Care Farm obtains building permit despite “hate campaign”

A disabled and disadvantaged care farm on the outskirts of Bristol has been granted a building permit, despite an alleged “hate campaign” against it, writes Amanda Cameron.

Maria Needs, who founded the Empowering Futures charity, told the Local Democracy Reporting Service that it took the organization five years to find and purchase land for the care farm in Hambrook village.

Their plans to use farmland near Bury Hill to teach children and vulnerable adults agricultural and craft skills were backed by 105 residents and unanimously approved by a planning committee last week.

But Ms Needs later said she felt “shattered” by local opposition to the plans, which she said involved a “hate campaign” waged by a handful of local families.

She was also angry and upset by the imposition of planning terms that she said were too expensive for the charity.

The charity’s plans for a 10m long tunnel and 4m high building at Moorend Farm have faced opposition from 17 residents, the Winterbourne Parish Council and a local councilor, who said at the planning meeting that the development “will damage the local landscape”.

Opponents have raised concerns about the effect of the care farm on the green belt, traffic, people’s enjoyment of the countryside and their views of an ancient hill fort on Bury Hill to the north.

Due to the proximity of the Iron Age Hill Fort, the South Gloucestershire Council has imposed a condition of planning consent requiring the charity to develop, submit and adhere to an ‘program of archaeological investigation and d ‘registration for the site’ approved by the board.

Ms Needs said it would mean paying an archaeologist £ 200-500 a day to oversee construction work and sift the ground while the building’s foundations were laid.

“It’s just impossible,” she told the Local Democracy Reporting Service. ” I’m really angry. They penalize people with disabilities.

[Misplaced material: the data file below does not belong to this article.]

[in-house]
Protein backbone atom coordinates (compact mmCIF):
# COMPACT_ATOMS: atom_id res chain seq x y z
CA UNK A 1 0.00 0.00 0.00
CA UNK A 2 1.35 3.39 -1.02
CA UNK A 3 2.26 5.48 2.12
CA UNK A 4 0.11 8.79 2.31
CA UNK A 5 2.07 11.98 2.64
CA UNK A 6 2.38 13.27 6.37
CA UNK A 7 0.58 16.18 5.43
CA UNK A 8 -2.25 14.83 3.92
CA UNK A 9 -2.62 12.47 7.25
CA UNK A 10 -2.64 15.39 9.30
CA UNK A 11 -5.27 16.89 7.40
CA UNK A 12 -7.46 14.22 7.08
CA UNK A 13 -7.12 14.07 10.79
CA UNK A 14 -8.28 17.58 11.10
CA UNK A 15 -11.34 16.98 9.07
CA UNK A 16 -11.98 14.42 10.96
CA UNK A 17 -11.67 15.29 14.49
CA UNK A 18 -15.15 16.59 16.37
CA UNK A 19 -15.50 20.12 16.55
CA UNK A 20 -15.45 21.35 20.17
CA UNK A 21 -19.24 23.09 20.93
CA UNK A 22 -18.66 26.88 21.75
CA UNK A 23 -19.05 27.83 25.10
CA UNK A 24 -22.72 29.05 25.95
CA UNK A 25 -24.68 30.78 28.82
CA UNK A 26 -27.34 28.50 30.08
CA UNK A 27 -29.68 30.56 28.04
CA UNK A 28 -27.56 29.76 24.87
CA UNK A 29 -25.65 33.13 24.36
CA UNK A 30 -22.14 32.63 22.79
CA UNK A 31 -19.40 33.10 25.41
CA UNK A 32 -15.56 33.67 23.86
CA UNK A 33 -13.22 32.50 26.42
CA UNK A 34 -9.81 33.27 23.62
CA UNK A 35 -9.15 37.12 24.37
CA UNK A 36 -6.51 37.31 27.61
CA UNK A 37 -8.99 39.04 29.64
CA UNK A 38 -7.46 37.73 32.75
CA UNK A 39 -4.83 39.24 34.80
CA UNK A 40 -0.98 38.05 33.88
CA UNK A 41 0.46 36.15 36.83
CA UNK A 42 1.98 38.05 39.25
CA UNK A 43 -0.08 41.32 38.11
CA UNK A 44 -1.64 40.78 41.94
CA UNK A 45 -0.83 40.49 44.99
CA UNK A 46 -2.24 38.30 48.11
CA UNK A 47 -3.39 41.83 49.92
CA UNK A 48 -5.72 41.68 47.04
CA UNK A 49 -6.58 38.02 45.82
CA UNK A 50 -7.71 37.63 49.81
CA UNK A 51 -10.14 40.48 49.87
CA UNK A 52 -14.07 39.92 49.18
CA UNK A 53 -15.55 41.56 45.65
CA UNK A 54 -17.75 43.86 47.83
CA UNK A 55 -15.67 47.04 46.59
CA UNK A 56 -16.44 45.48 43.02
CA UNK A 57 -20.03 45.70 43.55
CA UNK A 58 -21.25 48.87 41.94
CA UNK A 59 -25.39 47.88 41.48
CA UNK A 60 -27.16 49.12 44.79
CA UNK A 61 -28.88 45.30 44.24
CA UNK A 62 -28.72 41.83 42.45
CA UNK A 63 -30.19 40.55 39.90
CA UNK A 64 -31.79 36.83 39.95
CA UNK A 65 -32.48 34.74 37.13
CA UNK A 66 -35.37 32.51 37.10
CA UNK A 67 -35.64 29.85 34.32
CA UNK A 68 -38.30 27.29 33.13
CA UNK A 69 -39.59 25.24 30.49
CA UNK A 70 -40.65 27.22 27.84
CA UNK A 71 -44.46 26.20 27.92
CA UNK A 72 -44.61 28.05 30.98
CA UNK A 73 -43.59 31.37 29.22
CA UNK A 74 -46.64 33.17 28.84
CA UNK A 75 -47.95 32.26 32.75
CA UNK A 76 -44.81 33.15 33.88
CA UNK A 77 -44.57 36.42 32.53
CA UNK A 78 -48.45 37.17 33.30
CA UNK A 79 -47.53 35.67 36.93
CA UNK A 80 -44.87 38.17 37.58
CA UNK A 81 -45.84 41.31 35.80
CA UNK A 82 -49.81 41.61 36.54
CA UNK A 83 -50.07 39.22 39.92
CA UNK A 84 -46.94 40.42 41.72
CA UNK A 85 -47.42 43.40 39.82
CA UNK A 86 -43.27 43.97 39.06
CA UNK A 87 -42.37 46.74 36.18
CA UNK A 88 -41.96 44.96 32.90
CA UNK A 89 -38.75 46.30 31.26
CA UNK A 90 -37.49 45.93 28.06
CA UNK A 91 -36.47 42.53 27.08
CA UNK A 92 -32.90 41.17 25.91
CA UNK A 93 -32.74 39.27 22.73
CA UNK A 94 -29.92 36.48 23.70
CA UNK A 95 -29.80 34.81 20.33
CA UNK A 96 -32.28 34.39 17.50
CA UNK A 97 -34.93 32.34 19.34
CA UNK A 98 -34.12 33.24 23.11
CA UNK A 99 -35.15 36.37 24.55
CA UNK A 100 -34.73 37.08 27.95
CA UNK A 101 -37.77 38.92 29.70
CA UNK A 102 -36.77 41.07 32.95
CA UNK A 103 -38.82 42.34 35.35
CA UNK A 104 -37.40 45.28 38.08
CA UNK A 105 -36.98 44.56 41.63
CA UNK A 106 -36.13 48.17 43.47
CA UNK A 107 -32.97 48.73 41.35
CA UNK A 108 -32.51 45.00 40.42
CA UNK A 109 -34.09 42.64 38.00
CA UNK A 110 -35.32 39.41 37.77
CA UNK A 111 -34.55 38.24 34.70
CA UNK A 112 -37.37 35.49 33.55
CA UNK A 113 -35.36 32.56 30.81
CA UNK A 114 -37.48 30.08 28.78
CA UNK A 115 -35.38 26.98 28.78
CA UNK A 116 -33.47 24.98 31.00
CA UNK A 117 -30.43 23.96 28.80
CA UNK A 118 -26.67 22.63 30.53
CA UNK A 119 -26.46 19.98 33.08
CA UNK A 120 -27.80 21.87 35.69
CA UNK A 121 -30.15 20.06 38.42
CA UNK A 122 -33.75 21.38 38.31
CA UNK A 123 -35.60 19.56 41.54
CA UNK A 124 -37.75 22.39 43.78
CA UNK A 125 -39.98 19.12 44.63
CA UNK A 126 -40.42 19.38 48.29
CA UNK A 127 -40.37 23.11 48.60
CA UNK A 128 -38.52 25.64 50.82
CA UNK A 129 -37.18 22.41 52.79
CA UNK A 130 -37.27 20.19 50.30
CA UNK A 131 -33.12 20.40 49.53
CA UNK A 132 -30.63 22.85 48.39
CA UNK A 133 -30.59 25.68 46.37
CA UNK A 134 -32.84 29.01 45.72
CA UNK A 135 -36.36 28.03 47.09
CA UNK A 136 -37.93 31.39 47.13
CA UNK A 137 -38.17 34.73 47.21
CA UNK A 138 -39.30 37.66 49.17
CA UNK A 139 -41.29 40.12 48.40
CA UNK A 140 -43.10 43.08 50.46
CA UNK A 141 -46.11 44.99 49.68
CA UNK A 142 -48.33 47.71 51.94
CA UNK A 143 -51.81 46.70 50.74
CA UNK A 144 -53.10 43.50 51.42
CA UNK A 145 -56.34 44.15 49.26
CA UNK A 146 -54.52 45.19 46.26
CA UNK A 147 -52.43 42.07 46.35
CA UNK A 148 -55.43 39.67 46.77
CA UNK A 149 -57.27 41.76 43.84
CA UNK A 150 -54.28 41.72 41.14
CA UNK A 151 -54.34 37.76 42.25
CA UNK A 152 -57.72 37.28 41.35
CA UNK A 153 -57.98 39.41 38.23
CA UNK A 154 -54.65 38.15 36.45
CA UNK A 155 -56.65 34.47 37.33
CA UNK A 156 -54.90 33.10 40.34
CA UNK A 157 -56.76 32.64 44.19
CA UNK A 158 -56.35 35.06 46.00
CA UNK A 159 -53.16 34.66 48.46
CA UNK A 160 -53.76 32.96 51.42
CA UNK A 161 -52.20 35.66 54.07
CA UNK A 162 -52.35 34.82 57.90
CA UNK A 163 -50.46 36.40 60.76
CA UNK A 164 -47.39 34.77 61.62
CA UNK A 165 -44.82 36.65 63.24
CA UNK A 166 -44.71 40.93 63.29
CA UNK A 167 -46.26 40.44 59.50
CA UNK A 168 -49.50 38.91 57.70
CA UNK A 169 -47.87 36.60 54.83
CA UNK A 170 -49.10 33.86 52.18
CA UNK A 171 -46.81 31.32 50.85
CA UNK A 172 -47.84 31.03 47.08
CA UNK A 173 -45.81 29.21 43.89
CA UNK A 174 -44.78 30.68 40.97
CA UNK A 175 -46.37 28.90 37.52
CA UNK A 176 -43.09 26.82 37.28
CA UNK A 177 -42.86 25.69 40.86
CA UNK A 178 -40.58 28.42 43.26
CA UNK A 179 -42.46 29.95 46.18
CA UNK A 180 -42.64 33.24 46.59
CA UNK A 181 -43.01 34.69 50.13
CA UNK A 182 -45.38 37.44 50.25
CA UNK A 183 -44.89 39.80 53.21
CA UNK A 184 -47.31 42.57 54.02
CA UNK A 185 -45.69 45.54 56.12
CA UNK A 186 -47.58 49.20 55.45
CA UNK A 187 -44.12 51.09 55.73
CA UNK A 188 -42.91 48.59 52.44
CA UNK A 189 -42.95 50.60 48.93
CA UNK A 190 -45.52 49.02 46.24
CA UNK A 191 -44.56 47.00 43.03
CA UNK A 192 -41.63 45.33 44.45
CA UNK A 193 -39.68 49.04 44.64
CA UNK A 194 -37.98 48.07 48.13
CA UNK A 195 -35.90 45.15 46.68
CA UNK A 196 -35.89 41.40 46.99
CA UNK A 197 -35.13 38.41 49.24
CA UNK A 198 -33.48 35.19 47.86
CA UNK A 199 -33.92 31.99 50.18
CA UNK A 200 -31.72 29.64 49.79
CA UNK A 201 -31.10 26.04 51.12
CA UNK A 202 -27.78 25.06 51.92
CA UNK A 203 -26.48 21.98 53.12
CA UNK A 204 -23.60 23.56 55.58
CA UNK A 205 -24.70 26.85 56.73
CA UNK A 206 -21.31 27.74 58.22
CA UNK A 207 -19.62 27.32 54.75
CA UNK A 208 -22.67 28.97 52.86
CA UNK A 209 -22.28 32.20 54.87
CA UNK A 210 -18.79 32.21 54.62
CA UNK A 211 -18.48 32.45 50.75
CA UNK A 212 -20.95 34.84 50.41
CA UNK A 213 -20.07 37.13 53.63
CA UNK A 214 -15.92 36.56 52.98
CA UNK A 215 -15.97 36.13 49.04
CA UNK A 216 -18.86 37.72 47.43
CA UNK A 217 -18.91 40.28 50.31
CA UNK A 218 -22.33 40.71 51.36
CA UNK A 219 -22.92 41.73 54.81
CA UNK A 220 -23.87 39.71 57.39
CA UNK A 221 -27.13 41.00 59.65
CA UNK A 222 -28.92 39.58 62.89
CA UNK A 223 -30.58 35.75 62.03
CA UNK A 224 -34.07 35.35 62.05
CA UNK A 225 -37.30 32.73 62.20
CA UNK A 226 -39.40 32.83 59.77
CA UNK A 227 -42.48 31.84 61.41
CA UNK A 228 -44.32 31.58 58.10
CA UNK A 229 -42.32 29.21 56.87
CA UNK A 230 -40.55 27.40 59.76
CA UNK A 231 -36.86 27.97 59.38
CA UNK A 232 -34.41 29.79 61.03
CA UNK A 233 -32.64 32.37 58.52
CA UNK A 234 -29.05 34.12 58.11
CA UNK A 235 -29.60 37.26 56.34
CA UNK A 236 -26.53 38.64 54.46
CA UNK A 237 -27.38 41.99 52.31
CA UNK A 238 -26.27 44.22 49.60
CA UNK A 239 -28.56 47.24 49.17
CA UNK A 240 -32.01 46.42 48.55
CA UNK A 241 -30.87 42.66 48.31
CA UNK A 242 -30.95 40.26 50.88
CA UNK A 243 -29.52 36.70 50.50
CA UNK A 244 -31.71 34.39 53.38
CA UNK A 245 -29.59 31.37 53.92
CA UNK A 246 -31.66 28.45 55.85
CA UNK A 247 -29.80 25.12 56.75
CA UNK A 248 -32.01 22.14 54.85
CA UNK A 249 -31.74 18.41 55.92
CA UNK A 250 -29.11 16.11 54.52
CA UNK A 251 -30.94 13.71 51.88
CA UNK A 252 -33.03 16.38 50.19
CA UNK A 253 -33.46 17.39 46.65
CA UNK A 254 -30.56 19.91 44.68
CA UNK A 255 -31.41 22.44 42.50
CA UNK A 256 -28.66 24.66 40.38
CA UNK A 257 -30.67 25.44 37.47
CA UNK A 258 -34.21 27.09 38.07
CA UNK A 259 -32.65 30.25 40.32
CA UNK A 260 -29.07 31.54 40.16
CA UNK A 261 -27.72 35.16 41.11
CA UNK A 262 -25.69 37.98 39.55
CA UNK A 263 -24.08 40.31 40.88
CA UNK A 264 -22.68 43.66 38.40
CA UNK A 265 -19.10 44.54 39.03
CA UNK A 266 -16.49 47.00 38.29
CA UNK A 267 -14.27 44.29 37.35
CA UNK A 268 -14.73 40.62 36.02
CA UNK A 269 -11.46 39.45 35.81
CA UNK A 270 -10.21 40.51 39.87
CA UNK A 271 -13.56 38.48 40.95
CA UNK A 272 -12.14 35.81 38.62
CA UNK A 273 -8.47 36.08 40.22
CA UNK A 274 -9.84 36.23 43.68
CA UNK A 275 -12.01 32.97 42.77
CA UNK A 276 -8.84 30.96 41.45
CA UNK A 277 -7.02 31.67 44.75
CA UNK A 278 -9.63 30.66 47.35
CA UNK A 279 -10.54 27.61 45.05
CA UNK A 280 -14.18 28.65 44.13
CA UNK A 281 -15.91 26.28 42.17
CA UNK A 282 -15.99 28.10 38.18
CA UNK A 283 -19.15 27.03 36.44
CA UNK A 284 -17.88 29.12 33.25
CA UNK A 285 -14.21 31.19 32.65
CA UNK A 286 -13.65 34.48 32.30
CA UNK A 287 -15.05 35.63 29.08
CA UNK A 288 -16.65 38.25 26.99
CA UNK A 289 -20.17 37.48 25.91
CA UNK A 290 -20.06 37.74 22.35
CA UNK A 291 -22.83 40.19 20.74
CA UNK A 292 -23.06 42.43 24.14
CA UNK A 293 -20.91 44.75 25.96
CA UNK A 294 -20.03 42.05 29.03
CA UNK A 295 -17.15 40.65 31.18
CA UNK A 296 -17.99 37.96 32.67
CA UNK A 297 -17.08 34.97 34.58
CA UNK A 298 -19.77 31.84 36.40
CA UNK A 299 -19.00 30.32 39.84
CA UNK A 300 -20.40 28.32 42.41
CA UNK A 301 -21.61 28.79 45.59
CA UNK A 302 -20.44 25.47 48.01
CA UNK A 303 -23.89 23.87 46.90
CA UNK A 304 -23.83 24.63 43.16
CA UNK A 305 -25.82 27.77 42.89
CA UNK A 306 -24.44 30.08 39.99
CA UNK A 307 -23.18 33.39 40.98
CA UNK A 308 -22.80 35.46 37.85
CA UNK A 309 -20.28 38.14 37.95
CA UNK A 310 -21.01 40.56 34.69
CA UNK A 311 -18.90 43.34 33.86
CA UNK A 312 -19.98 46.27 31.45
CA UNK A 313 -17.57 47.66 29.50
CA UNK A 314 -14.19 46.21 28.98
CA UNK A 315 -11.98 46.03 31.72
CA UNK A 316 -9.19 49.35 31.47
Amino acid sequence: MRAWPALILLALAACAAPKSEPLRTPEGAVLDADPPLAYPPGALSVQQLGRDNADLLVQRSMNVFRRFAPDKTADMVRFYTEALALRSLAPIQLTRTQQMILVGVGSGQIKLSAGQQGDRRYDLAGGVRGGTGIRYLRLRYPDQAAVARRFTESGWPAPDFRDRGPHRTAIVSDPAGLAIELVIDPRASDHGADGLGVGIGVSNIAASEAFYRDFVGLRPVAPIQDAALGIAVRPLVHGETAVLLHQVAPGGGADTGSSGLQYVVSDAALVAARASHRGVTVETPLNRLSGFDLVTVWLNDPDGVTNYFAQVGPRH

Ms Needs said she was unsure how the charity would overcome the planning requirements, but was determined to ensure that the care farm continues at the Hambrook site.

The planning committee heard heartfelt appeals from the charity and others who support its work at its meeting on Thursday, Jan.6.

Lorna Carter-Stevens, of New Beginnings, a community center for adults with learning disabilities, said she was overwhelmed by the “prejudices” towards people with learning disabilities, who are among those who visit. the care farm.

“During the lockdown, many of them suffered greatly from mental health issues and they were isolated for long periods of time,” Ms. Carter-Stevens said. “They need this activity more than ever. We should welcome them with open arms and with love.

Gemma Mugridge of Empowering Futures said some in the community mistakenly thought the care farm was a petting zoo or an urban farm and that it would attract “a lot of people.”

“It’s an absurd idea,” she said.

The care farm offers a tailor-made activity program for small groups of people, by referral and by appointment, she said.

Participants learn social and communication skills, as well as traditional farming and craft techniques, and derive therapeutic benefits from working with animals and nature, she added.

“All we want to do is help those in the local community who need us the most – those who are excluded from other contexts because of their needs and disabilities and give them opportunities that they have never had before, ”Ms. Mugridge said.

Staple Hill Councilor Ian Boulton, who knows Empowering Futures from his work at Page Park, said “any community should feel very lucky to have them in their neighborhood.”

But Winterbourne councilor Trevor Jones told the planning committee: “This development, and others, will damage the local landscape.

“We are concerned about the cumulative damage to both the Hill Fort site as a whole and the rest of the local environment. ”

Ms Mugridge called for the removal of two planning conditions to control planting and protect the tree line that creates a visual barrier between the care farm and the historic hill fort, but a council officer said they were both “standard” and “necessary”.

The charity planted 1,000 saplings on the farm last year and plans to plant 1,000 more this year, the meeting learned.

Historic England has raised concerns about the impact of the care farm on Hill Fort, which is listed as a ‘listed ancient monument’.

But council officials felt the benefits of the proposal outweighed the damage to both the heritage property and the green belt and recommended the request for approval, it was learned at the meeting. .

Councilors approved the recommendation and voted unanimously to support it, calling the care farm “amazing” and “fantastic”.

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